Shouldn’t ‘coming to Christ’ involve Christ?

World magazine recently ran an interview with Brian Ivie, the director of Drop Box. Overall the interview [subscription required] is pretty encouraging but I couldn’t shake the feeling that the title to the interview–The Drop Box director on coming to Christ–assumes details that the story lacks.

Warren Cole Smith, the author and interviewer, mentions Christ in his introduction and in a question (i.e. “Did working on this film lead you to Christ. . .?”). For his part Ivie states “I became a Christian while making this film” and that “What I didn’t expect is that when I was going to go make a film about saving Korean babies that God was going to save me.”

But Ivie never actually speaks of coming to Christ.

Ivie speaks of “sacrificial” love but doesn’t mention the one who made the sacrifice. He points to the Father’s love but the Father’s Son–the embodiment & demonstration of the Father’s love–never gets so much as a nod.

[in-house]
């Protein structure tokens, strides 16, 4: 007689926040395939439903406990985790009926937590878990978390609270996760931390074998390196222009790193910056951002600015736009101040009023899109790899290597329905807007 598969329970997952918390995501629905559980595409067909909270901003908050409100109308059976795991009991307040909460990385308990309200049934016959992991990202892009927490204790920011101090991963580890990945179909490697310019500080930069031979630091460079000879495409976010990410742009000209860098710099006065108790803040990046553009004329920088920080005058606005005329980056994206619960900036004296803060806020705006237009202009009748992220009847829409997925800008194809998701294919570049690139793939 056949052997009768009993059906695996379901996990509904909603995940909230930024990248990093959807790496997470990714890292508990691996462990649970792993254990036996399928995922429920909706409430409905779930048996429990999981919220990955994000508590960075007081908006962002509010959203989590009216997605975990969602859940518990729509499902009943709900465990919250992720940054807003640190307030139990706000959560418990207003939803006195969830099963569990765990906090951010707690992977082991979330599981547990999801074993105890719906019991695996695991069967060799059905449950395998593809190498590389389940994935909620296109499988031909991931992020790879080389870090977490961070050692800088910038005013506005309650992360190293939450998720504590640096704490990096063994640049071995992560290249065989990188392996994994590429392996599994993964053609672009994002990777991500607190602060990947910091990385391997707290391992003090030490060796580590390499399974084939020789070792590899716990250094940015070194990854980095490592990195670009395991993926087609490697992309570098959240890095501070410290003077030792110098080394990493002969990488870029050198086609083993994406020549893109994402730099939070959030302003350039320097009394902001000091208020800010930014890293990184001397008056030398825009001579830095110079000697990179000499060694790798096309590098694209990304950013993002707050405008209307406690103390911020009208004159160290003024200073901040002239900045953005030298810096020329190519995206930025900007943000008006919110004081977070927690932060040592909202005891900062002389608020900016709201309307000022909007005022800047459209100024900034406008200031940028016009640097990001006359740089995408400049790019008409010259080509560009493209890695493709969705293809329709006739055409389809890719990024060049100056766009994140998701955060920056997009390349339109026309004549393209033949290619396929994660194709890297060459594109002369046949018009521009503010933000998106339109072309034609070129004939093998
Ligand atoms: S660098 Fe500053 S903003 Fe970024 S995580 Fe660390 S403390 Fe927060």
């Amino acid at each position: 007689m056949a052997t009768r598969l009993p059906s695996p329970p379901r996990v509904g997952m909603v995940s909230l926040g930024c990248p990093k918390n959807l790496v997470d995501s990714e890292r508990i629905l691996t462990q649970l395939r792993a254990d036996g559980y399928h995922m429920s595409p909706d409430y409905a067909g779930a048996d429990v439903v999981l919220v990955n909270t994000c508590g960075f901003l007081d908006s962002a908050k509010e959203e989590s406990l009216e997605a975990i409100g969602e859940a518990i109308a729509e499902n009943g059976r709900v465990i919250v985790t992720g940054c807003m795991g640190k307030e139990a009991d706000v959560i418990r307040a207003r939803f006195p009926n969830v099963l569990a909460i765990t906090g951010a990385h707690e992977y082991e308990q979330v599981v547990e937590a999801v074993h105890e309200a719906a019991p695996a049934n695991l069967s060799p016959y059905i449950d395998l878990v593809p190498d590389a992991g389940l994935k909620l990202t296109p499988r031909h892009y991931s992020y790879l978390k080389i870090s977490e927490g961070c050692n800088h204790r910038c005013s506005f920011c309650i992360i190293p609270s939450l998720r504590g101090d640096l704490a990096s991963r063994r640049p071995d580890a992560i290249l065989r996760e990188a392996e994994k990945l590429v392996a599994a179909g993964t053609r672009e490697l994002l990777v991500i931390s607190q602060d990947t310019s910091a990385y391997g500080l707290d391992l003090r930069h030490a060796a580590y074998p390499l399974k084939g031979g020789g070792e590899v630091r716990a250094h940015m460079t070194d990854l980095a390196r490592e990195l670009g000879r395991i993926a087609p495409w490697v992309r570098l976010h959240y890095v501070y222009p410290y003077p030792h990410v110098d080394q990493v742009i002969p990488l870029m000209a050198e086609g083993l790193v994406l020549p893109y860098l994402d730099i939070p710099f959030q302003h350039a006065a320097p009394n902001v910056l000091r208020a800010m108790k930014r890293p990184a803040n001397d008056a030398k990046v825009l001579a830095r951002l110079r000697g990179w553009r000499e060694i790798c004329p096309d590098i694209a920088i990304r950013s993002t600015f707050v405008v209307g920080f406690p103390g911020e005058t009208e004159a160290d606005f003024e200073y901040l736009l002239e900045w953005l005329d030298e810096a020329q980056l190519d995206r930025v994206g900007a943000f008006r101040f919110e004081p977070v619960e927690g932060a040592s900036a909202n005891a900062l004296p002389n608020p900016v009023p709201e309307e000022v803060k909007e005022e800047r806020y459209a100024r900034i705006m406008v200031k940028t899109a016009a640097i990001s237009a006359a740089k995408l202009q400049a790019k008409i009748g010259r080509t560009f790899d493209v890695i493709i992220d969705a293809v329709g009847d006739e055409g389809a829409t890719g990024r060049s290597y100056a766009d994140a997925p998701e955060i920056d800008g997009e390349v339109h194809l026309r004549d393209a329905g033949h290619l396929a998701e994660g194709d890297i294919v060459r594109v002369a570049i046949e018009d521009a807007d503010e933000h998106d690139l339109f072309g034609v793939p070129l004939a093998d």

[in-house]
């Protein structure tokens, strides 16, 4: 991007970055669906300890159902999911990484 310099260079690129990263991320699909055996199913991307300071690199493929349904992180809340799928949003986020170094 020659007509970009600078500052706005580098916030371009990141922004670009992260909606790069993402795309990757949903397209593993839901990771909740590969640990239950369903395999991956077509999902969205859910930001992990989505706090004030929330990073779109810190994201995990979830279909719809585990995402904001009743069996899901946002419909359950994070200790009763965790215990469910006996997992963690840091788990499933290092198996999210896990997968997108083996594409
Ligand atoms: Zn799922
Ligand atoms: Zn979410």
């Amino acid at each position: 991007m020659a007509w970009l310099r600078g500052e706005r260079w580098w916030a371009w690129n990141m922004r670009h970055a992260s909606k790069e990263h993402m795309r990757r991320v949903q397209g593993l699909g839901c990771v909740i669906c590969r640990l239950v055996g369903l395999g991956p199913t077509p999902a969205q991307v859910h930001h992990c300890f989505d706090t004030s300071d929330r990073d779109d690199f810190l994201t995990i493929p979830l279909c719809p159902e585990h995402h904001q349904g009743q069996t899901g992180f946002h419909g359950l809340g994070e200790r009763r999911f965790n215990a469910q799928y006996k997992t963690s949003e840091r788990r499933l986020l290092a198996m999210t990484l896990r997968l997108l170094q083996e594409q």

Don’t get me wrong. I’m not suggesting that Ivie isn’t a Christian. I know the published form of an edited interview isn’t a true test of a man’s salvation. I just find it strange that in an interview that purports to survey one man’s journey to Christ, the reader never learns of the subject closing on Christ!

No one reads The Odyssey without expecting to read of the hero reaching his destination and reuniting with his true love. No, we expect that we’ll hear of Ithaca and Penelope because that’s where the author says Odysseus is going. We could assume that the character makes it in the end but at what cost?

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Author: Jonathan P. Merritt

Happily married father of six. Associate pastor for education at Edgewood Baptist Church (Columbus, GA). Good-natured contrarian and theological Luddite. A student of one book.

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